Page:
Winter in Colorado poses problems for baseball players. With the cold temperatures, there’s no real chance to get outside and field balls. Hitting happens in the cages inside. Even so, dedicated ball players make it happen.

If Trey Sieradski can find a positive in a bad diagnosis, at least it happened in the baseball offseason.

In November 2017, the Mullen High School sophomore learned he had Burkitt’s Lymphoma, an aggressive cancer that doubles in size every 25 hours. His tumor extended from behind his nasal cavity, down his throat and around his vocal chords, behind his jawline, squeezing his carotid artery, and down into his neck.

The tumor was inoperable so the treatment would be aggressive.

His dad, Mike Sieradski, said there was no option.

"He’s going to fight. We’re going to fight," he said. "We weren’t going to back down, so we were going to win."

He asked his mother if he'd ever be his old self again. He was told he wouldn't - he'd be better.
He asked his mother if he'd ever be his old self again. He was told he wouldn't - he'd be better.
Rodriguez, Jacob

Prayer chains started up. The school community rallied around the family. Friends organized and a group called Friends of Jacyln Foundation offered to make a connection.

They introduced the family to the Metro State University baseball team. The coach and team decided to adopt Trey and make him an honorary team member.

For three months, Trey and his family lived at Children’s Hospital Colorado, where the treatment was painful, exhausting and frustrating.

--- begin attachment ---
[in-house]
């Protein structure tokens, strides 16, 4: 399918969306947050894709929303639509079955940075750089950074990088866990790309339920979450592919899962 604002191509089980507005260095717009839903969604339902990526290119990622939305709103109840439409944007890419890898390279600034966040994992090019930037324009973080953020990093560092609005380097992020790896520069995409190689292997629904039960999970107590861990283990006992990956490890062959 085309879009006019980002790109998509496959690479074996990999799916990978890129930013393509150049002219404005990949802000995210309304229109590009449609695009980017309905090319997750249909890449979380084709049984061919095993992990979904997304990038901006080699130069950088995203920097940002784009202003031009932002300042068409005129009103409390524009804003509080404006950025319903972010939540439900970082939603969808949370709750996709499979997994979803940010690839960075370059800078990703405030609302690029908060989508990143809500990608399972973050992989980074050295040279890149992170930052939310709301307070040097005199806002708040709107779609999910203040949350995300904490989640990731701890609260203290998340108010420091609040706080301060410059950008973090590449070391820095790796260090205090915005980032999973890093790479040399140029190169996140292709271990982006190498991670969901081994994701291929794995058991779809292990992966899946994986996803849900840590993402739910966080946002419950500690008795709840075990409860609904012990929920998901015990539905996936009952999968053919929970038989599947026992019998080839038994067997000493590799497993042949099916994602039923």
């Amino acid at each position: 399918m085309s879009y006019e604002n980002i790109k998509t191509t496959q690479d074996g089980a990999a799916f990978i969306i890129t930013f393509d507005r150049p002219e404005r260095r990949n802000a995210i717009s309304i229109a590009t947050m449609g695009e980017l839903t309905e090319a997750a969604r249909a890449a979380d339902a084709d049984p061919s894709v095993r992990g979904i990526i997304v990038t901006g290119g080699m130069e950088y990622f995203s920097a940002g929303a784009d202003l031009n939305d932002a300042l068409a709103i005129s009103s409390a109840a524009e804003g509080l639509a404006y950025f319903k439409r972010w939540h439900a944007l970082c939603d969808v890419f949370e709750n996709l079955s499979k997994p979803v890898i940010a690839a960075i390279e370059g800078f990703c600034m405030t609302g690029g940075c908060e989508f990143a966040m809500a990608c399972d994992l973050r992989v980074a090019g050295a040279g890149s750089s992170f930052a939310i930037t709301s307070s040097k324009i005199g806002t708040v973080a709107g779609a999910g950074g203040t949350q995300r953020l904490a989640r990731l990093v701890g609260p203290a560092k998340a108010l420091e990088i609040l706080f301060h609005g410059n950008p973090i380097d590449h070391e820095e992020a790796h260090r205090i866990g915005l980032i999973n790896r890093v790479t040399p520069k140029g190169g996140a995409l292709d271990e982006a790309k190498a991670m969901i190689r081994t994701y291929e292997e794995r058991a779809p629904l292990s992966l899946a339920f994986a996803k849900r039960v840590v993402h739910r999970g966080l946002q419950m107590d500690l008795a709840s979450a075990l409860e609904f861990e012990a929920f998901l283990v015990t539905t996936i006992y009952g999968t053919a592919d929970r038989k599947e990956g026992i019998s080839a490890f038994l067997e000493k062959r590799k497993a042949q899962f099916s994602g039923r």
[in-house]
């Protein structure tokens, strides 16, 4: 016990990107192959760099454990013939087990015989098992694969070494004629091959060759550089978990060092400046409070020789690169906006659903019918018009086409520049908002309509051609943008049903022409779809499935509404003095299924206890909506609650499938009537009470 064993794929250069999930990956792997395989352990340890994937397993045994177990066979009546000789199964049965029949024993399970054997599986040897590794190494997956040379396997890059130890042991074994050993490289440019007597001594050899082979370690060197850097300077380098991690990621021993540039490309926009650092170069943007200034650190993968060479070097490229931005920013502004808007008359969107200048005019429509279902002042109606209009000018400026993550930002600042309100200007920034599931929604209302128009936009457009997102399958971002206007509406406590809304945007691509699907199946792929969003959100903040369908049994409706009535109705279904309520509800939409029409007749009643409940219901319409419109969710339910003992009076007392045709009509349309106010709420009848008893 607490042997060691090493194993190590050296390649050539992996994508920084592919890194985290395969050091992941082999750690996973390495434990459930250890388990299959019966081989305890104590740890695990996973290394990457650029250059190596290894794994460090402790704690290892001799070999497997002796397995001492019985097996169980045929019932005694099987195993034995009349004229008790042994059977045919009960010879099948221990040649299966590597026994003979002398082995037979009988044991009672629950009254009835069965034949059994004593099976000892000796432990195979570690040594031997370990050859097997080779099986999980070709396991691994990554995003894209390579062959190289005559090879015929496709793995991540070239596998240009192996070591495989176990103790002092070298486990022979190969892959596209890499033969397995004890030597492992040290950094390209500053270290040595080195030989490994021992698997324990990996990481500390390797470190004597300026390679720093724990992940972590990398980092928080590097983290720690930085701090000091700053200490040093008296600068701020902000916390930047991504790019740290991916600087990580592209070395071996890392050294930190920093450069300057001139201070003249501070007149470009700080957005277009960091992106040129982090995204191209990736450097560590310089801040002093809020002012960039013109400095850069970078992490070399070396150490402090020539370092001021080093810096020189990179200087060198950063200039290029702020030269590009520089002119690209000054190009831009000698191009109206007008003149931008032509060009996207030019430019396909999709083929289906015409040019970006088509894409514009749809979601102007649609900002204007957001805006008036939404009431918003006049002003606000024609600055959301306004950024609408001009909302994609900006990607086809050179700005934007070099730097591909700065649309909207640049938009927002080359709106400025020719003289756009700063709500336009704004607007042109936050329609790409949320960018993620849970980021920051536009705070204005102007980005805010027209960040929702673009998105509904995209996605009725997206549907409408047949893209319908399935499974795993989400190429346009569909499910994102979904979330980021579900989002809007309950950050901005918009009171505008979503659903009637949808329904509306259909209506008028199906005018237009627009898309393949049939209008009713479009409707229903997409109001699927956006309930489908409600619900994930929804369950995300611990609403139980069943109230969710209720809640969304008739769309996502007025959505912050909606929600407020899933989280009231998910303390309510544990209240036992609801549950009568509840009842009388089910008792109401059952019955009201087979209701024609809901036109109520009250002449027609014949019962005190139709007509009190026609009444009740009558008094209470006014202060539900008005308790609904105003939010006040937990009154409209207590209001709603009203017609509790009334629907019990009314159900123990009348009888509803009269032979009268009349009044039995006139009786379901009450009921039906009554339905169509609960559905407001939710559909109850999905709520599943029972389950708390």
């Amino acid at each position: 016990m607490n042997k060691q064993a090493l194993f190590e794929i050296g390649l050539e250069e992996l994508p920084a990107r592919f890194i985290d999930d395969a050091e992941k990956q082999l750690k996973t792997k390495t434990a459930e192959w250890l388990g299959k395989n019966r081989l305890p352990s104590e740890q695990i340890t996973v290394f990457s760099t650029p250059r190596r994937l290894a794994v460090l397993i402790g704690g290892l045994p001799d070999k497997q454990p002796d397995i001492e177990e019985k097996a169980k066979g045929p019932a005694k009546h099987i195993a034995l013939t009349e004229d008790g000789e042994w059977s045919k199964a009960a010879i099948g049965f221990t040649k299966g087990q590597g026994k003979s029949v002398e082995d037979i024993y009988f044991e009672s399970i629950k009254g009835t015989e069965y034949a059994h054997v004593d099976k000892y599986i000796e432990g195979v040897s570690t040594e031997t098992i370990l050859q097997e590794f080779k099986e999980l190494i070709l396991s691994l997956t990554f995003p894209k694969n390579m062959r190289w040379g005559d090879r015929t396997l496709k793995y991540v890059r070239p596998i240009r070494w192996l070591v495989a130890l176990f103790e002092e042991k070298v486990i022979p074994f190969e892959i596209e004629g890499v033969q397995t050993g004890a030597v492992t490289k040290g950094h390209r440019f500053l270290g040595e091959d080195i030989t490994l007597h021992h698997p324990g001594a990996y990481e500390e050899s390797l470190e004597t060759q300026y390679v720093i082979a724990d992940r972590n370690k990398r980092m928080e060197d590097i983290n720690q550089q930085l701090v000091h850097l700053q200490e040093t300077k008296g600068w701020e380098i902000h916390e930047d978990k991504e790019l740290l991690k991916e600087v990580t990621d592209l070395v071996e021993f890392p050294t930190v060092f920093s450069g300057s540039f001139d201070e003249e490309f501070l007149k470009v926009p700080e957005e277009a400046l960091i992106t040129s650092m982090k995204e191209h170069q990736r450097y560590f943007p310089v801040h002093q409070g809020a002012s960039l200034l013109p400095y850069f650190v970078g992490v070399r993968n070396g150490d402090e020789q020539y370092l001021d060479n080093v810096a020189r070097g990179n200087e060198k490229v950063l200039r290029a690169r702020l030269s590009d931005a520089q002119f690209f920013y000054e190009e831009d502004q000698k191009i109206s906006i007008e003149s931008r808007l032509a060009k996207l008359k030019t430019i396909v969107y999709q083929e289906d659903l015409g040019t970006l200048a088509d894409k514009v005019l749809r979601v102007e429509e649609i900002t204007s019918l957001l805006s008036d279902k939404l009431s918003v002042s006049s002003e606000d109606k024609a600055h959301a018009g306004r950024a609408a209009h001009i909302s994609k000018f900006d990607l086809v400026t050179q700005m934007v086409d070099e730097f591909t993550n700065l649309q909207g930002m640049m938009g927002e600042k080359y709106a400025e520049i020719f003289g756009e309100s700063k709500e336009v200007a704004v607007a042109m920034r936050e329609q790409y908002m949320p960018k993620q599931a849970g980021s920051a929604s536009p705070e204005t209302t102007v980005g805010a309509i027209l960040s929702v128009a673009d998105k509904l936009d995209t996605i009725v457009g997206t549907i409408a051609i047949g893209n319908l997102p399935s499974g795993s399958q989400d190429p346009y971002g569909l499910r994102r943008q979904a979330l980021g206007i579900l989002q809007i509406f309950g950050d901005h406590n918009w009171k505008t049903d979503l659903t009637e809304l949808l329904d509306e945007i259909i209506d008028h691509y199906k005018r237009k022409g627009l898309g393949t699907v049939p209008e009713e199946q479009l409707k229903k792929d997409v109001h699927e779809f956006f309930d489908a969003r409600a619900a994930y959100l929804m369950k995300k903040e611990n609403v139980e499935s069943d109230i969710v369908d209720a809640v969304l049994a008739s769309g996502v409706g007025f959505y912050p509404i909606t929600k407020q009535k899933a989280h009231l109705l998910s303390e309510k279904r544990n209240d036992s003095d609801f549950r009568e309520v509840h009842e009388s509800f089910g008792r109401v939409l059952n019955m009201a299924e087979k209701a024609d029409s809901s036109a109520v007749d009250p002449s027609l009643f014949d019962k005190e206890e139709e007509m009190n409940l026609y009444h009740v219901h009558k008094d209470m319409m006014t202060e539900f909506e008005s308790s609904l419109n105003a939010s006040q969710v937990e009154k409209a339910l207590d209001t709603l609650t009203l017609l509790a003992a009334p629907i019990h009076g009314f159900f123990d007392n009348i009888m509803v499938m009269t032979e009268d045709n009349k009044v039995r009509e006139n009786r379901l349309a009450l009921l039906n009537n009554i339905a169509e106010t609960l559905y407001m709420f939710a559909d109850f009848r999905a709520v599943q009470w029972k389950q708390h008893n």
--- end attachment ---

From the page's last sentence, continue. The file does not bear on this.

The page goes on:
There were many days when he could barely get out of bed. Someone, he found the way to get up and walk, just walk the halls of the seventh floor.

Baseball became a driving force in his recovery.

He needed to play this spring.

His MSU friends visited and texted him on a daily basis. His mom, Cynthia Sieradski, is so grateful for their friendship.

“There were some days when he really wouldn’t move. He didn’t say anything to us for six hours. Nothing just slept and then he'd get a text from one of the guys at Metro or one of the Rockies players and it just perked his spirits, gave him some life.”

He finished his treatments and February and turned his focus to spring and baseball. He started to hit with the MSU players and work out with the team at Mullen.

Despite a brutal winter fighting cancer, Trey returned to the field with his team at Mullen. It was a sight his parents will never forget.

“He did his first dive into third and I was like, 'he’s back!' He was grinning over there at third base. His shirt’s all dirty, he was just back into baseball and into life.”

You can learn more about Trey’s journey using #TeamUp4Trey. And more about the Friends of Jaclyn Foundation at this link.